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    I don't really think of it in terms of low carb or high carb or 'gluttonous eating'. although all that may affect things. When I was first diagnosed (and I am only talking food here, not types and the differences there), my go to foods (especially working shifts) was always baked beans on (thick) slices of wholemeal toast! Eek! My calories on those days would have been no more than around 1200, with NO snacks and quite often that would be the only meal of the day. Regardless of that, my glucose levels would rise to ginormous levels (around 30!!!!) whenever I had that meal which I only found out after diagnosis when I was experimenting with how certain food affected me. I know this was because of a lack of insulin but the point I am making is that every single person diagnosed with diabetes MUST have a body that has a 'flaw' in it, ie, it simply cannot cope with an excess of carbs whether the excess is 50 a day or 500 and so will always be vulnerable to diabetes.
     
  8. LaoDan

    LaoDan Type 2 · Well-Known Member

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    I respectfully disagree, by some estimates, some large percentage, say %70, of all Americans are walking around with pre or full on diabetes, does this make them all genetically flawed? Or is it simply a product of the environment?

    I think if you’re caught early enough, eat as per your design, it is possible to be cured.

    if cure is defined by being able to eat pasta again, when you’re not designed to, then no
     
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  9. Angengray

    Angengray · Member

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    I turned my type 2 around in just under a year with low carb low sugar meals and daily exercise lost 3 and a half stone. Was really tough at times but managed to find healthy alternatives for nearly all the food I love. I did an awful lot of testing and still do with all new foods i try. All my readings are now within normal ranges and off medication now for 6 months. My next hba1c is due soon so fingers crossed its still below prediabetes levels. I agree once type 2 always type 2 and will be a continuous fight but life is important and I cherish it. Mind over matter. If i can do it anyone can. To be fair my joints are not brilliant but maybe my age could be something to do with it? 57 I probably need to find a different forum now with joint related issues for some more tips x
     
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  10. KK123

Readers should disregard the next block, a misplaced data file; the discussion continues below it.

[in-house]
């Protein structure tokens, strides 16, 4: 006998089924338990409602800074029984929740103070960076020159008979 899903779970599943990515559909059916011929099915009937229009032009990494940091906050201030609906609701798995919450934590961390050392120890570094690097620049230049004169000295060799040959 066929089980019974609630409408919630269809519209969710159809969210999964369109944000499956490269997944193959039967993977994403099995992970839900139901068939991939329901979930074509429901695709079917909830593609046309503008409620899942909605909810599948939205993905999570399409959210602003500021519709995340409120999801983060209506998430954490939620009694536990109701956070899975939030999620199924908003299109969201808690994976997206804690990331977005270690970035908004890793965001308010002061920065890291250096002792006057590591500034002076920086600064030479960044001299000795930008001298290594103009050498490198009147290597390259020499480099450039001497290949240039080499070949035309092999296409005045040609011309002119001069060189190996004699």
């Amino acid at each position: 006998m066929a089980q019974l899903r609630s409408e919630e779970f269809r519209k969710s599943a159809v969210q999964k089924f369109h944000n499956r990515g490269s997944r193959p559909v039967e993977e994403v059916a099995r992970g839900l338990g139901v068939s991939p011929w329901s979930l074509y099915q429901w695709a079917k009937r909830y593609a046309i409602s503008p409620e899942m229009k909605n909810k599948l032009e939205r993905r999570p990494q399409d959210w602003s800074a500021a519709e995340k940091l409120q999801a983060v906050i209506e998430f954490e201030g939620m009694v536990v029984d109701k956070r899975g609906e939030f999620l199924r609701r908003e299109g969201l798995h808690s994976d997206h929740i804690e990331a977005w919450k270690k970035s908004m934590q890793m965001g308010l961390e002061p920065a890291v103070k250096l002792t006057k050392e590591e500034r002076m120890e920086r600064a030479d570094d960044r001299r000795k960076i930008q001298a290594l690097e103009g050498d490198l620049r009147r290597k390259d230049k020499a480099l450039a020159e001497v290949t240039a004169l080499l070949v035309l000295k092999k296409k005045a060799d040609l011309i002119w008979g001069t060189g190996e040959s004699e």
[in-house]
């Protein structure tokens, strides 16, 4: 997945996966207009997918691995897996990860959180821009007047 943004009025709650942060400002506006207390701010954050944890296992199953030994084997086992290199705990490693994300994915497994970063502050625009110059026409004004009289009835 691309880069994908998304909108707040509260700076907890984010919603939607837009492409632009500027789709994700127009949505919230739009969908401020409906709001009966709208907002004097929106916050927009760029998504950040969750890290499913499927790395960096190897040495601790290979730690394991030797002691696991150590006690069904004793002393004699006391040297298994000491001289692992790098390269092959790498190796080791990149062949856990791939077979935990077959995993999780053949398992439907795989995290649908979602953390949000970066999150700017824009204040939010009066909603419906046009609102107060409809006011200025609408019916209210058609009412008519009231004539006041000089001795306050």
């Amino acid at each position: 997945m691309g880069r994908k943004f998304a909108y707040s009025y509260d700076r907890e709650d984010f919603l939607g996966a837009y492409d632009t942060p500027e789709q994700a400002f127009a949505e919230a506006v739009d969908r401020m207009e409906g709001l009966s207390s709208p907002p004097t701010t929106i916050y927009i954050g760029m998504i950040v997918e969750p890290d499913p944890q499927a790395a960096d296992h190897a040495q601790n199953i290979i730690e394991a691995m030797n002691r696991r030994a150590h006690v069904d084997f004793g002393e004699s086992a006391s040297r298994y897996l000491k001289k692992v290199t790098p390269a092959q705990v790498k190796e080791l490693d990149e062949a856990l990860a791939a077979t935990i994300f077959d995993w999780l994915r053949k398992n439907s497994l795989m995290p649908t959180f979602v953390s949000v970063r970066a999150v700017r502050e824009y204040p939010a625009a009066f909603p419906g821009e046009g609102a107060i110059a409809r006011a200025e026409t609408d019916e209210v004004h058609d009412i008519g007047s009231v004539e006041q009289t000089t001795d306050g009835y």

KK123 Type 1 · Well-Known Member

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    Hi Lao, (it's good to disagree and have different opinions, that's the beauty of this site). The reason I suspect that is because in the UK for example, there are around 4 million diabetics out of 70 million people all in the 'same' environment. I do think the environment may contribute but I also think a person's physiology, so called 'lifestyle, DNA etc ALL contribute, hence my 'flaw' comment. Otherwise wouldn't just about everybody have it?
     
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  11. LaoDan

    LaoDan Type 2 · Well-Known Member

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    I included pre diabetes for arguments sake.. 88 million American adults—approximately 1 in 3—have prediabetes.

    https://www.cdc.gov/diabetes/library/features/diabetes-stat-report.html

    To me that points more towards environment.
     
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  12. KK123

    KK123 Type 1 · Well-Known Member

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    Wow, what an achievement, well done. (I'm not a fan of the phrase 'if I can do it, anyone can' because we are ALL so very different with different circumstances, background, other challenges, mental health issues etc but I DO get your point. x
     
  13. Mbaker

    Mbaker Type 2 (in remission!) · Well-Known Member

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    Are you doing resistance exercise, this might sound counter intuitive. Prior to getting diagnosed I just accepted lower back pain (didn't listen to my physio wife...learnt my lesson later on...and many other things), and I used to have problems around the medial quads / knee area; if I was walking up the escalators on the London Tube, the stepping up motion would make my knee collapse, leaving me hobbling and a pain sensation.

    I now have a strong back and no knee pain what so ever. I am not saying resistance training cures the underlying condition, but if your joints are better supported by the muscles around them, this may provide a virtual or actual cure. My lower back problems were due to an imbalance caused by too many sit-ups and no opposing muscle group counter balance exercises.
     
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  14. Mbaker

    Mbaker Type 2 (in remission!) · Well-Known Member

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    I have thoughts along this line as the biggest driver of non-communicable diseases. Where there was previously restrictions let's say 10 nutritionally dense options and some tubers and wild fruit, those populations have no Type 2, heart disease, hypertension (even into old age), tend to be lean. Once these populations get exposure to the same food choices / ingredients that we have they get the same medical issues we do - reverse these populations back to their ancestral eating and disease goes away (Aborigines - https://paleodiabetic.com/2012/03/1...dy-on-return-to-ancestral-diet-and-lifestyle/)
     
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  15. DCB 2

    DCB 2 Type 2 (in remission!) · Well-Known Member

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    Hi LaoDan

    You hit the nail on the head, I believe the key to reverse diabetes is early detection and life style changes(diet and exercise), preventing damage to ones pancreas. The meds provide a bridge to help someone to achieve that goal but in long run a person must make lifestyle changes to sustain good bg levels.